Sexualities, Work, Organizations, and Managements: Empirical, Policy, and Theoretical Challenges
Sexuality, work, organization, management – which is the odd one out? In considering this question, it is important not to see sexuality as a separate or autonomous phenomenon. Rather, sexualities exist and persist in relations with other social phenomena, social experiences, and social inequalities – around gender, class, ethnicity, racialization, embodiment, and multiple intersectionalities. This means addressing intersectionalities, especially between age, class, disability, ethnicity, gender, generation, ‘race’, religion, and violence, in analyzing organizations and sexuality. Thus my broad approach might be summarized in terms of the political economies of sexualities, and shifts from intersectionalities towards transsectionalities: the ‘transformulation’ of social, in this context sexual, categories, rather than just their mutual constitution and interrelations (Hearn, 2008b).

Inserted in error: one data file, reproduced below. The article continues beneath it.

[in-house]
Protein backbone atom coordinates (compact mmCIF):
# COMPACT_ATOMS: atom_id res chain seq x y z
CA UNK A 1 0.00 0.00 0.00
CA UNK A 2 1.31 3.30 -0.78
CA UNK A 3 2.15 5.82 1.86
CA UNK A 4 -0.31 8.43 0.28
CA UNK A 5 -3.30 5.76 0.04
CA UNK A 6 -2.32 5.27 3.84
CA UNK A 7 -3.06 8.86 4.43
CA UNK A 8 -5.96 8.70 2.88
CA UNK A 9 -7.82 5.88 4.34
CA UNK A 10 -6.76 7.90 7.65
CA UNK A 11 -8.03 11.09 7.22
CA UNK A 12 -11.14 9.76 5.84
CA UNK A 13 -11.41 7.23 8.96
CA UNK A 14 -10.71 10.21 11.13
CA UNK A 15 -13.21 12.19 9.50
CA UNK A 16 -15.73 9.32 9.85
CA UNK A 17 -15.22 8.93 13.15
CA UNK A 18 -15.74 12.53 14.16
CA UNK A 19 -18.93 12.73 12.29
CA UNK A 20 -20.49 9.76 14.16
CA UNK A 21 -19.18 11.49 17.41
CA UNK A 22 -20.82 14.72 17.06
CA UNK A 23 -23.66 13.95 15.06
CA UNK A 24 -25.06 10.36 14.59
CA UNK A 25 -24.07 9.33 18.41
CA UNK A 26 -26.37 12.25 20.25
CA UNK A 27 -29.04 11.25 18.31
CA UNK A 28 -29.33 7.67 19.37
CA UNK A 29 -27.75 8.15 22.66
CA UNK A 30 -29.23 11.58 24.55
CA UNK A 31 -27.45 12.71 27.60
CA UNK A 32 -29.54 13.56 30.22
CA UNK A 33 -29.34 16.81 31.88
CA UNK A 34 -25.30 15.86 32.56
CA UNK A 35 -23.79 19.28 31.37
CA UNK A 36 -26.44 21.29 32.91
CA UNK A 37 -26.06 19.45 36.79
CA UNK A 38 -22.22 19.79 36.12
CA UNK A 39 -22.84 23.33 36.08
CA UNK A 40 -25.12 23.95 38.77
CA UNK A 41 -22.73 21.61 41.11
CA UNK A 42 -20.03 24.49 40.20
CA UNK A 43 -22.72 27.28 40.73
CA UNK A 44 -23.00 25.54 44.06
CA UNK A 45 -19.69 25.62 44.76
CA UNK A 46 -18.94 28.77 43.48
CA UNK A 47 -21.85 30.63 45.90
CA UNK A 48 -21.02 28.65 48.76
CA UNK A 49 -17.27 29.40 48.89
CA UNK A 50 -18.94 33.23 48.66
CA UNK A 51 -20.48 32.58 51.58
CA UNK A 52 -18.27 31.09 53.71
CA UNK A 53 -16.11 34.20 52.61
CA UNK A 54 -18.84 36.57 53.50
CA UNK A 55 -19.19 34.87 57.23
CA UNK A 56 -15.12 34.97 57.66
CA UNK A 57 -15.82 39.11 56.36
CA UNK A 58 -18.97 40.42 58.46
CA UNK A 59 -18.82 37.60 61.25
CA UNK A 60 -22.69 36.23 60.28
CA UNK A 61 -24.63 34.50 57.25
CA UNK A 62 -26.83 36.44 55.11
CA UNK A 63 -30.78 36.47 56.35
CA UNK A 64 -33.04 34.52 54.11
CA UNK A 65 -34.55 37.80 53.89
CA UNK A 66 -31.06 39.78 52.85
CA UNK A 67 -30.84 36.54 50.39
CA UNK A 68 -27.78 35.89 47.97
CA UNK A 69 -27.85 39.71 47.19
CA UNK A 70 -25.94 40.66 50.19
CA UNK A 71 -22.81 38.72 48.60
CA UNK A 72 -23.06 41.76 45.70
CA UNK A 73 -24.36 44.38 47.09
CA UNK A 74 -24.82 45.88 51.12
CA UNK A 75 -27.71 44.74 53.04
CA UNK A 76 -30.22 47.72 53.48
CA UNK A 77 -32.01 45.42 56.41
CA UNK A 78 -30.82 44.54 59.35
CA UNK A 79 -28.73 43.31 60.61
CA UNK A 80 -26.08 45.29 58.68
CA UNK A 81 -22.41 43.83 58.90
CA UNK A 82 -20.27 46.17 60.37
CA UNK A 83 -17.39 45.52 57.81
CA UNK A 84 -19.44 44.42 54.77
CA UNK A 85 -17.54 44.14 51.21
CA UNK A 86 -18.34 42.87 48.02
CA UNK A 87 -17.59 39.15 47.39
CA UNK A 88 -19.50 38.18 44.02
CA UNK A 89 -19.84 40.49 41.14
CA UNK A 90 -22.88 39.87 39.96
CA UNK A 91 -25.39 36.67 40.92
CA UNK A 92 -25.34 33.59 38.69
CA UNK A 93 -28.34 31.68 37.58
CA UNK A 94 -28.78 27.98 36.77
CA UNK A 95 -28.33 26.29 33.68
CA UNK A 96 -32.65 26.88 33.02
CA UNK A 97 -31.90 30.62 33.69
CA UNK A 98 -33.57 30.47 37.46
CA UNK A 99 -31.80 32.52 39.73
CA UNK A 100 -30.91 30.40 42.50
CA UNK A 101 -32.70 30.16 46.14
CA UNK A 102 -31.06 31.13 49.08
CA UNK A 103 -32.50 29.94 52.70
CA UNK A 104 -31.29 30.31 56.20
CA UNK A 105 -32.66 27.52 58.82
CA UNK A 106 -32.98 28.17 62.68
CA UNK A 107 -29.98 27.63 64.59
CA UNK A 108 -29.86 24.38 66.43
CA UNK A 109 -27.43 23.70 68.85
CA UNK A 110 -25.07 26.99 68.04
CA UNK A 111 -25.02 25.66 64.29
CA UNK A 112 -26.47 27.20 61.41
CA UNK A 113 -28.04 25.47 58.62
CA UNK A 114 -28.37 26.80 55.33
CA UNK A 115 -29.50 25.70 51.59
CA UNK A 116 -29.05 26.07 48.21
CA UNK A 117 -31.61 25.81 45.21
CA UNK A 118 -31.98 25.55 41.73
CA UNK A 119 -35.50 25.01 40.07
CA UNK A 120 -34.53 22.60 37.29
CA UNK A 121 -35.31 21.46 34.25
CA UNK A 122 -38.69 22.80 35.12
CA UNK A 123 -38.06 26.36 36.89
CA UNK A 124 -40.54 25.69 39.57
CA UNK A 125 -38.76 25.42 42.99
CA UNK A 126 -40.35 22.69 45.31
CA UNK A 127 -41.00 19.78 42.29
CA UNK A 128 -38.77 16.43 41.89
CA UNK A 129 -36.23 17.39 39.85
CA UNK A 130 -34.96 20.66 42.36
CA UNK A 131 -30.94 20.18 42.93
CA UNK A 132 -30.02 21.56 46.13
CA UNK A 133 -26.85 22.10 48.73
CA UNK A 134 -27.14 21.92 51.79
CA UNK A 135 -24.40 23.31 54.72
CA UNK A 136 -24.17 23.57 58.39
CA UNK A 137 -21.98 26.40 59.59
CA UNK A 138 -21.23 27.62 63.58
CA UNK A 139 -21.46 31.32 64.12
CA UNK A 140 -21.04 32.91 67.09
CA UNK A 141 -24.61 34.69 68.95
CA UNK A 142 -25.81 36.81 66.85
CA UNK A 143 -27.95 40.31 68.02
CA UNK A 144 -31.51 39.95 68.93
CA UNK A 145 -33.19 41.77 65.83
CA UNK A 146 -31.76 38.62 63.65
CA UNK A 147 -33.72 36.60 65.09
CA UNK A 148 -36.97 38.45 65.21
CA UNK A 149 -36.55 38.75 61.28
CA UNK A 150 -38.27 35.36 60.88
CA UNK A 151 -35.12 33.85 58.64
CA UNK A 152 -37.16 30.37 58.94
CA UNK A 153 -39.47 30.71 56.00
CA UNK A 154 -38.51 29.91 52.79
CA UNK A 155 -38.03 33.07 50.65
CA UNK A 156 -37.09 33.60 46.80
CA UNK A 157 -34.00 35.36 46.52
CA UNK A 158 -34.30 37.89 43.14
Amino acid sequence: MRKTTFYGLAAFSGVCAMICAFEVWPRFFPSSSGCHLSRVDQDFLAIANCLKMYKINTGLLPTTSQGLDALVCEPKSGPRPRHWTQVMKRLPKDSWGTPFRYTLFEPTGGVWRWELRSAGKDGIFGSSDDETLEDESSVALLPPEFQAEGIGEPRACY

Within the field of studies that has come to be known as ‘gender, work and organizations’, the question of sexuality has figured perhaps more strongly than might have been expected. Why this should be is difficult to explain, but it would seem to reflect an historical convergence of empirical, policy, political, theoretical, technological, spatial, and indeed personal concerns ...